Study: Neurotransmitter Mutation Boosts Alcohol Consumption in Mice
By Sharon Kingman
Tuesday, November 26, 2013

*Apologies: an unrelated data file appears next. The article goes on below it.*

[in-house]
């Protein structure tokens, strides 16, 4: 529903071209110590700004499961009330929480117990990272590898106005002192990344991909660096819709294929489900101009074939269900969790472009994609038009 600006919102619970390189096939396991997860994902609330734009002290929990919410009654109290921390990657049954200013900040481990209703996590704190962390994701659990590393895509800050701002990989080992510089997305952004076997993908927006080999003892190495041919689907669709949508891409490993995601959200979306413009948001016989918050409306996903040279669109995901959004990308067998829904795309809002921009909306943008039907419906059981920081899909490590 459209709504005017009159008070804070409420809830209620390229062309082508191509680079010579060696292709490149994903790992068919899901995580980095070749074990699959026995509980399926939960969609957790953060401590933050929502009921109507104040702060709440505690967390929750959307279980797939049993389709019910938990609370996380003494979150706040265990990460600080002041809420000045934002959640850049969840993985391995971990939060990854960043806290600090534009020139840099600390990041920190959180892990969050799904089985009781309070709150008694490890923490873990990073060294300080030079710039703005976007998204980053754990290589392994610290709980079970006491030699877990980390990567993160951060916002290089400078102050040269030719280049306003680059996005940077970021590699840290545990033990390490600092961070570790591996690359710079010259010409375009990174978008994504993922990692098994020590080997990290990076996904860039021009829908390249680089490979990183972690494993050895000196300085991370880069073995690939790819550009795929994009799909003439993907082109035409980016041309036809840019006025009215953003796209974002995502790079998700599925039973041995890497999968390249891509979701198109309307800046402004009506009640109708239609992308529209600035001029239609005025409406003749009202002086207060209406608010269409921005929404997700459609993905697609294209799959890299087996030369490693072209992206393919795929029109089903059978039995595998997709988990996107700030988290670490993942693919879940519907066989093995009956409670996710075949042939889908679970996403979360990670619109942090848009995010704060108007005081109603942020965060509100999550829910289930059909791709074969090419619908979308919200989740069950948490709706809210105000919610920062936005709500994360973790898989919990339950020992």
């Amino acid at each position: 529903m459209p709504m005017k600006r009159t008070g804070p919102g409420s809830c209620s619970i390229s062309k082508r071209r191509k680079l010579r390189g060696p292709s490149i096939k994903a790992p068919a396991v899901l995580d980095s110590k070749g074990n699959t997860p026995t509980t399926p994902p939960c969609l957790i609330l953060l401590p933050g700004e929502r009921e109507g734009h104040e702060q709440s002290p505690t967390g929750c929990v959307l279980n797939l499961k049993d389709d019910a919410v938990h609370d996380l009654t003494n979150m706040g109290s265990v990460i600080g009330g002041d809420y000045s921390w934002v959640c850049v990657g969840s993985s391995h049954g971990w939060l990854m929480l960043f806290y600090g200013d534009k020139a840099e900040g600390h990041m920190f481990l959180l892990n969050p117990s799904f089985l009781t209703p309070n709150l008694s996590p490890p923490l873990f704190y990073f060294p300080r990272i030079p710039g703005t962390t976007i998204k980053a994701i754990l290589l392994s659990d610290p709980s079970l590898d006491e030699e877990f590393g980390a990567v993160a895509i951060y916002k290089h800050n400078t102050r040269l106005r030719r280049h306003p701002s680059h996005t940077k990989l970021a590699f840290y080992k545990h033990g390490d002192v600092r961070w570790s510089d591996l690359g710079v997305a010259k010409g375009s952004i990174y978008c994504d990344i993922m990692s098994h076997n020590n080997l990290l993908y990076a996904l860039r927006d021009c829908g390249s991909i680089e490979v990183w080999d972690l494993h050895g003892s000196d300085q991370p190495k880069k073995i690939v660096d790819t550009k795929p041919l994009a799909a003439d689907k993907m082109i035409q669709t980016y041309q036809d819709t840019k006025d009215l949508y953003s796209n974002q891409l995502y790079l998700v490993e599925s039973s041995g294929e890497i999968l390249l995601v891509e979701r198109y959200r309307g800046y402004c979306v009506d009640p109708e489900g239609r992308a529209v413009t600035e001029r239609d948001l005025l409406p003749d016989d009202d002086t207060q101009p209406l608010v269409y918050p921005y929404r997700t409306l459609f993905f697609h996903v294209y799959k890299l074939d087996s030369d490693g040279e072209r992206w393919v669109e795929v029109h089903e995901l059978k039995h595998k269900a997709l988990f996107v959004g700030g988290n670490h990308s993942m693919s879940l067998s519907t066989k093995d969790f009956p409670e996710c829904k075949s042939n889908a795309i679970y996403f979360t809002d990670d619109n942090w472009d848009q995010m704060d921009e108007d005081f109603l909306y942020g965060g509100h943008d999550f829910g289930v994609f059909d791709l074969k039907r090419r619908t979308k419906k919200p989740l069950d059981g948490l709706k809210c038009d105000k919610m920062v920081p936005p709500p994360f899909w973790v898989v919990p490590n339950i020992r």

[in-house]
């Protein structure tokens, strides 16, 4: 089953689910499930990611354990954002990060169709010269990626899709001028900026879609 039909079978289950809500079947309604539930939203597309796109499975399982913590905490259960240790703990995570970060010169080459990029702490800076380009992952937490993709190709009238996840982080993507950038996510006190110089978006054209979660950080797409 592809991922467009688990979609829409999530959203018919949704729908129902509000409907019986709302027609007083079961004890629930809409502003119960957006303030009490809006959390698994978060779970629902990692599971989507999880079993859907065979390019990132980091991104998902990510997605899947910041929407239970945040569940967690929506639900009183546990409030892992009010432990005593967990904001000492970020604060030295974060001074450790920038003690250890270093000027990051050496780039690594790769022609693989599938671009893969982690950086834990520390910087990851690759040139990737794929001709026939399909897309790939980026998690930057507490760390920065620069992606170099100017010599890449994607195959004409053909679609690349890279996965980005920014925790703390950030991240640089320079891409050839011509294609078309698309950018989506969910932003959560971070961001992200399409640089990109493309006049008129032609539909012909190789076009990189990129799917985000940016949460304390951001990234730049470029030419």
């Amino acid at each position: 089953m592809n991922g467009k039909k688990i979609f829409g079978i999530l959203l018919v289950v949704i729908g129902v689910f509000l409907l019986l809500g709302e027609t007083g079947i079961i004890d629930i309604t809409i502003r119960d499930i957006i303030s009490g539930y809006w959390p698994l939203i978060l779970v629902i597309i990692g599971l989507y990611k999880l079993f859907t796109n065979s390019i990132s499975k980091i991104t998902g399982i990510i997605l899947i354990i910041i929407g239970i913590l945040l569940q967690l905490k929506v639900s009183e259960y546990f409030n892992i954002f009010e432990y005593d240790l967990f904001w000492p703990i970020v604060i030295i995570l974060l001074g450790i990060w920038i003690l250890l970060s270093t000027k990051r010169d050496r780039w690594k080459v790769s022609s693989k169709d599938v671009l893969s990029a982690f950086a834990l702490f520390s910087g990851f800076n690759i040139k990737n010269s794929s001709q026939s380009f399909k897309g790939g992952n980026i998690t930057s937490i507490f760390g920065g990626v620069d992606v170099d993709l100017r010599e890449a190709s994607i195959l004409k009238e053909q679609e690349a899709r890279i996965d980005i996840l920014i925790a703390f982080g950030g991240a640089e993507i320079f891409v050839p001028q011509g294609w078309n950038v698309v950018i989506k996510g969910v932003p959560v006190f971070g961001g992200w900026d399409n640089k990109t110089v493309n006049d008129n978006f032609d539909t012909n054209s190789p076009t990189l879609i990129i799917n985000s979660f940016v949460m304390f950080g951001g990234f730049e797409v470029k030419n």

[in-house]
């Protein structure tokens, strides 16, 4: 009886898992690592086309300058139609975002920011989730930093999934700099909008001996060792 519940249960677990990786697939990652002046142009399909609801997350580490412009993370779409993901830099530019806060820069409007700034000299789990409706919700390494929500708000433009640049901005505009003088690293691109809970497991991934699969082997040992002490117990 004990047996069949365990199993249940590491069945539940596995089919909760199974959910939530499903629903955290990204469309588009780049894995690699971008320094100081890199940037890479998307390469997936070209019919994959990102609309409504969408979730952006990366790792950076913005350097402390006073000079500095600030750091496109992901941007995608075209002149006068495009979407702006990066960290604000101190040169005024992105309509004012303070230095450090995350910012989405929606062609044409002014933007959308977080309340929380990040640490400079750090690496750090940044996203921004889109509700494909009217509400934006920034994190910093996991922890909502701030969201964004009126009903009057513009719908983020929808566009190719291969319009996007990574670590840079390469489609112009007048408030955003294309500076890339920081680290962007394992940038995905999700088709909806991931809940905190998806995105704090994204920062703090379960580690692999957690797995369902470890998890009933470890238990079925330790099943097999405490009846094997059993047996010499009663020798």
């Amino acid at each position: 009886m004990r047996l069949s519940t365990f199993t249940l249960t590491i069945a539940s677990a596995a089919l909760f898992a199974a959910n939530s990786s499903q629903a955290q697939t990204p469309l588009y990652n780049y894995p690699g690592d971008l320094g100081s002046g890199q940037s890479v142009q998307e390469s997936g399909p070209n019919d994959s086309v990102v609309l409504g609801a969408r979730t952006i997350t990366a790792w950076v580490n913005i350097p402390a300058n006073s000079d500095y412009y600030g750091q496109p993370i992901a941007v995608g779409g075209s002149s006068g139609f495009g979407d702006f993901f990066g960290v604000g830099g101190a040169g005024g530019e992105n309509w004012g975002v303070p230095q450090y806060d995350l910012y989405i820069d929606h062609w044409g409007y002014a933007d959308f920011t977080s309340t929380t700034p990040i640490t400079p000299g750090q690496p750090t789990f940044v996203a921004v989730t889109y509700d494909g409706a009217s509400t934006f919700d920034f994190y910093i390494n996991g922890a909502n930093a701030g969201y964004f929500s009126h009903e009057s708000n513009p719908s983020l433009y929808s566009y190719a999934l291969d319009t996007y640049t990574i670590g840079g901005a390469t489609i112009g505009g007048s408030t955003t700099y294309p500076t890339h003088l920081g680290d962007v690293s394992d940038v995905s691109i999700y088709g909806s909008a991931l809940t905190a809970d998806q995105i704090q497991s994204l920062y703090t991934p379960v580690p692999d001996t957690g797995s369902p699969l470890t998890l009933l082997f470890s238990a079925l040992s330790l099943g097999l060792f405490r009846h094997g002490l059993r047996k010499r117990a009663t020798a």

A study in mice has pinpointed a genetic basis for increased alcohol consumption, which – if a similar mutation also occurs in humans – may one day lead to new treatments for alcohol addiction. In the animals studied, a mutation affecting the receptor for a neurotransmitter in the brain caused the mice to repeatedly press a lever to gain a drink containing alcohol, often to the extent that they became inebriated. By contrast, wild-type animals given a choice will prefer to drink water. The mutation affects a subunit of the receptor for the neurotransmitter GABA.
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